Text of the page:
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How Russell Morris Found His Own Blues

“The Real Thing” made him an icon but ‘Sharkmouth’ was the start of the real Russell Morris. Better 50 years late than never.

"The Real Thing" made him an icon but 'Sharkmouth' was the start of the real Russell Morris. Better 50 years late than never.

Russell Morris scrolls through his phone, looking for answers. “My two passions are history and astrophysics,” explains the formerly flaxen-haired prince of psychedelic pop turned urban blues yarn-spinner. The long years between those two glorious career pinnacles comprise something of a black hole unparalleled in Australian music. At last, he reads aloud the final text in a recent astrophysical debate with Dr Karl Kruszelnicki. “The universe is a wondrous place,” it says. He looks up and smiles.

Russell Morris and psychedelia are forever linked in the Australian pop narrative. How does that feel?
Well, it’s ironic. I’ve only really done one psychedelic record. When I first got into music I was living in Richmond and my cousin rang me up and said, “I wanna play you something.” So I jump on the train and go over and he plays me the Rolling Stones’ first album, which was straight rhythm and blues, and it flipped me out. I thought, “This is it. I’ve found my nirvana.”

The other key connection you made in the Sixties was a young guy named Ian Meldrum. How?
I joined this little band by default, because they had a singer [Ronnie Charles] who got poached by the Groop. The Groop felt so sorry for us they put us on at one of their gigs at Anglesea. Little known to them, I used to go to Anglesea to surf so the hall was full of everybody I knew and when we went on stage, the crowd went nuts. The Groop had this roadie [who said], “I would like to be your manager, I’d like to be your record producer, and I’d like to get you a record deal.” That roadie was Ian Meldrum. Imagine the odds. First gig!

“The Real Thing” is often cited among the greatest singles ever made in this country: Johnny Young’s song, Molly’s production, your vocal and the Groop backing. Was there a fifth ingredient? Something mystical?
I’m not a God person, but I’m a firm believer that at the quantum level in physics, strange things happen. It was supposed to be a three-minute song but the drummer was so happy to have got through it that, at the end, he did a fill and went into double time and the band followed. Ian said, “Let them go, we’ll fade this.” Next thing he rings me up and says, “I’m gonna make this a six-minute record.”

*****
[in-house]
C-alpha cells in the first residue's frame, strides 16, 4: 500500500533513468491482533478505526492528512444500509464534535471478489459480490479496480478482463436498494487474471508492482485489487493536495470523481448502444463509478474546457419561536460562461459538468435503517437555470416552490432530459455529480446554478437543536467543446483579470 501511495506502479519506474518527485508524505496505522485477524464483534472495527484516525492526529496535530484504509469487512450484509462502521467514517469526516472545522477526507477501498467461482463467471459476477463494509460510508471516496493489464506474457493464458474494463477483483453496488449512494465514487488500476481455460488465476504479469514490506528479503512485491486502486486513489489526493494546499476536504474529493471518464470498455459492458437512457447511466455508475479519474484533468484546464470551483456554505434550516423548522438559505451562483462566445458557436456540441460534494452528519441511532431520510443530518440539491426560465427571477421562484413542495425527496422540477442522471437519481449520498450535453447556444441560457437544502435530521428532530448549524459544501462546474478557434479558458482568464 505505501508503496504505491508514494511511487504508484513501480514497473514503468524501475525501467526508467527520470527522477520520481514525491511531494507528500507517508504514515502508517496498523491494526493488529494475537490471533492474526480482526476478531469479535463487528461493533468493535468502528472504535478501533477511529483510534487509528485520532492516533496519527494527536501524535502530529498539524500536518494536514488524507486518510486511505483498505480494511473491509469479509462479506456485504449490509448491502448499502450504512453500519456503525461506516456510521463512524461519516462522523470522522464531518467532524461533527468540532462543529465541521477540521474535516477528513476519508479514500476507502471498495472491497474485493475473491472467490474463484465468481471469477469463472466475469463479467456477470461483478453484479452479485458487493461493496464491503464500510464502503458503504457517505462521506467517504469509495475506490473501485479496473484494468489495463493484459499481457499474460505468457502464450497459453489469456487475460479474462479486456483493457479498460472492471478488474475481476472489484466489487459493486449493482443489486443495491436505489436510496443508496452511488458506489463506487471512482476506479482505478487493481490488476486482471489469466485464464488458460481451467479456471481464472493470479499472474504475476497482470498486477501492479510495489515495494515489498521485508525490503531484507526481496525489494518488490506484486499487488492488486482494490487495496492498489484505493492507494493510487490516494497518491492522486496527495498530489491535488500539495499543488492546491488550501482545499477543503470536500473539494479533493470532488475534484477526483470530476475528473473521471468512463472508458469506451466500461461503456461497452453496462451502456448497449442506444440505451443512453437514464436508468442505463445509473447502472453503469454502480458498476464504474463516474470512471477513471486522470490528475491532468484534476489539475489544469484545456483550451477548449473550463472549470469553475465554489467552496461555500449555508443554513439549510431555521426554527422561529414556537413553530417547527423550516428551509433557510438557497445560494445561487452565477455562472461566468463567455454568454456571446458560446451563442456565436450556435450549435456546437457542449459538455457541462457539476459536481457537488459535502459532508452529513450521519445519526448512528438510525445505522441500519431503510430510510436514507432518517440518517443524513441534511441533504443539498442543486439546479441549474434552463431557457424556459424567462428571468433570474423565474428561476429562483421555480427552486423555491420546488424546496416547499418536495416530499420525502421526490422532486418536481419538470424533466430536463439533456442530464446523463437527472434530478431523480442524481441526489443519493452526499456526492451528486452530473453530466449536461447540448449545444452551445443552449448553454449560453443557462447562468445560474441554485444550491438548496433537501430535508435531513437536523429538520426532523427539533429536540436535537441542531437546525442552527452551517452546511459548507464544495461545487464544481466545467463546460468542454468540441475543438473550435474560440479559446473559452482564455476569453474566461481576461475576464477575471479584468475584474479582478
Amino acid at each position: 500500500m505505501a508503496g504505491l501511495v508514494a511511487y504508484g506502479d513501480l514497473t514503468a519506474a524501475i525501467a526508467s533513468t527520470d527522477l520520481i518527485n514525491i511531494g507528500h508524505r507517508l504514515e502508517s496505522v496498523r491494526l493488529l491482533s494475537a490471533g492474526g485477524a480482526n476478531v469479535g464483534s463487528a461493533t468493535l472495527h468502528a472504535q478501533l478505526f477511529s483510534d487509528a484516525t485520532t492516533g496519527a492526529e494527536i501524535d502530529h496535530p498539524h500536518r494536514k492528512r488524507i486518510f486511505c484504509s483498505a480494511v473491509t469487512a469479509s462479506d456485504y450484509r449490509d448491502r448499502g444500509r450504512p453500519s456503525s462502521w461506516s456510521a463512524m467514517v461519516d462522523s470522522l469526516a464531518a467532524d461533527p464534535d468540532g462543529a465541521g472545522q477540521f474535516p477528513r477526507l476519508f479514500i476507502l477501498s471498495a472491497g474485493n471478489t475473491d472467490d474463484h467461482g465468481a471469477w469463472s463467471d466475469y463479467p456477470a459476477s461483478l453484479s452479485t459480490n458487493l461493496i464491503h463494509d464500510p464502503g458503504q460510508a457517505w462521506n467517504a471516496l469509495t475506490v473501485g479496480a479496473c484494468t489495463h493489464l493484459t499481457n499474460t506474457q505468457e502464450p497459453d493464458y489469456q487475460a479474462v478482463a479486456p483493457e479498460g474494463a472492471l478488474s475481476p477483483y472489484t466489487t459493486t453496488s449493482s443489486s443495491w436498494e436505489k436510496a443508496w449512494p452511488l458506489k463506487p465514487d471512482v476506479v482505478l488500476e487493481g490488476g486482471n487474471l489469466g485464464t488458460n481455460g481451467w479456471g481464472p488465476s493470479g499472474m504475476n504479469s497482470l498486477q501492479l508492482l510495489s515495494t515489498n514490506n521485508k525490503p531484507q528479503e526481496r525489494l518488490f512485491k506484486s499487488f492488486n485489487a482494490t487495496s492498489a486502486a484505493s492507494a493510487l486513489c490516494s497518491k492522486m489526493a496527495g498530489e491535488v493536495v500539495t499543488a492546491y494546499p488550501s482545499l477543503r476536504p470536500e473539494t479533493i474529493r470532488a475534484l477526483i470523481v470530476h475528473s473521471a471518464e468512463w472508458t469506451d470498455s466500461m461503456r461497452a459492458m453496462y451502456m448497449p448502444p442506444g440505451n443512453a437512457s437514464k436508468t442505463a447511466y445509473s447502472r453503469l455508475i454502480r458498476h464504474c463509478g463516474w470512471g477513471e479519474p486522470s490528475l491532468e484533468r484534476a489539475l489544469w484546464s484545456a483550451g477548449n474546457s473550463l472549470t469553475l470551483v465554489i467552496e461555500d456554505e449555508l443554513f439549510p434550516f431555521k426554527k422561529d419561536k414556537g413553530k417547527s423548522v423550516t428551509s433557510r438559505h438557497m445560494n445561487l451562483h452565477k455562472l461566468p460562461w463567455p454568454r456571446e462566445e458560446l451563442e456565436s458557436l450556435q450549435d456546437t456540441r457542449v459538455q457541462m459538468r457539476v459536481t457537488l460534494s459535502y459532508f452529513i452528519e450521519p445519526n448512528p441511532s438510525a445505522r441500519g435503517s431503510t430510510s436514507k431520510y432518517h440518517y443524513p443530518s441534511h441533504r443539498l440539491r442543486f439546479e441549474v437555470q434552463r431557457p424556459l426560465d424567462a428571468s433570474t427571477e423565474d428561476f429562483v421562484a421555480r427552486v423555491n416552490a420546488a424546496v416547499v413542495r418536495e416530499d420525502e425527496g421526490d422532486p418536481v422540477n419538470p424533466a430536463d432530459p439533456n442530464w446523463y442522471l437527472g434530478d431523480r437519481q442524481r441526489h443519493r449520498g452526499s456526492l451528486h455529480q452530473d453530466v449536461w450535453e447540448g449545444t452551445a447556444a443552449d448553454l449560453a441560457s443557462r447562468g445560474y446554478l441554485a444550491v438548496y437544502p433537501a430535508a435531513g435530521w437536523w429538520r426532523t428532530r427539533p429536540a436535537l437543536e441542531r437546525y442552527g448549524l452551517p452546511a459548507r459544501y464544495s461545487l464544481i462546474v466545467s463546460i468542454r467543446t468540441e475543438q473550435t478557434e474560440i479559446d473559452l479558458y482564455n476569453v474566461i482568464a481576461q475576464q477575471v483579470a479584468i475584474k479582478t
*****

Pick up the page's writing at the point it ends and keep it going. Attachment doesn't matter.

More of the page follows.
You seemed to be on a roll with “Sweet Sweet Love” and “Wings of an Eagle”. What made you think your future was in America in 1972?
I was looking for my own identity, and that led me to one of the biggest career blunders I ever made. I got meetings with two companies in New York: RCA and Arista. I absolutely loved Clive Davis at Arista. He said, “Russell, I know your career, I love your voice, play me some songs.” So I played these songs and he said, “I don’t hear a hit. We’ve got some great writers here…” And he brings in the two guys who had written “Tie a Yellow Ribbon Round the Ole Oak Tree” [Irwin Levine and L. Russell Brown]. So I signed to RCA. I think if I’d stuck with Clive, he would have eventually let me do what I wanted.

What was the lesson of your six years in LA?
I call it the Pied Piper syndrome. Somebody becomes big and everyone says, “We need someone like that”, so you try and add a little bit of that into your songs. You’re being seduced by this thing that you’ll never be. You’ve got to find you. Find what turns you on and do it with love.

Back home, the Rubes and the Russell Morris Band were on the road in the early Eighties. Then things went very quiet.
I did five albums in the Eighties. Every one of them sunk without a trace because I was still chasing the Pied Piper. I tried to write TV commercials. I did everything. I was living on the smell of an oily rag. Then along came Darryl Cotton who was working at one of those disco places, Casey’s, in Hawthorne. He said, “Listen, come down next week and sing five songs.” I was so broke I said, “Shit yeah”, and the crowd was absolutely fucking gigantic.

That evolved into Cotton, [Jim] Keays & Morris, which kept you on the RSL circuit for 10 years. What led you to make your Sharkmouth album in 2012?
Jim pleaded with me before he died [in 2014]: “You have to do another record.” I said, “Why? It’ll cost a fortune, I’ll put it out and no one will hear it. What’s the point?” He said, “It’s what you do. It’s your body of work. You’re obligated.” So I looked really hard at myself and thought, “What got you into music? Why do you play?” I thought back to the Rolling Stones and John Lee Hooker and Blind Willie McTell. So I started writing some songs.

The Australian history angle helped make it a platinum seller. Was that a light-bulb moment?
I’m in Sydney reading the newspaper and I came across these National Trust crime photos, and there was one [of 1920s gangster Thomas ‘Shark Jaws’ Archer] that just connected. It’s almost like it just reached out and grabbed me by the throat and said, “You understand what blues music is about? It’s not about the Mississippi. Your ancestors came and lived in this country. That’s your blues.”

So you found your calling in 1964, it just took you 50 years to answer?
Yeah. You can’t see it sometimes when it’s right in front of you. I think I only found it when I was mature enough to do it. My voice has become deeper and richer and you can put the character into that kind of song. I think the time was waiting for me.

From issue #789 (August 2017), available now. Photo, credit: Jo Duck.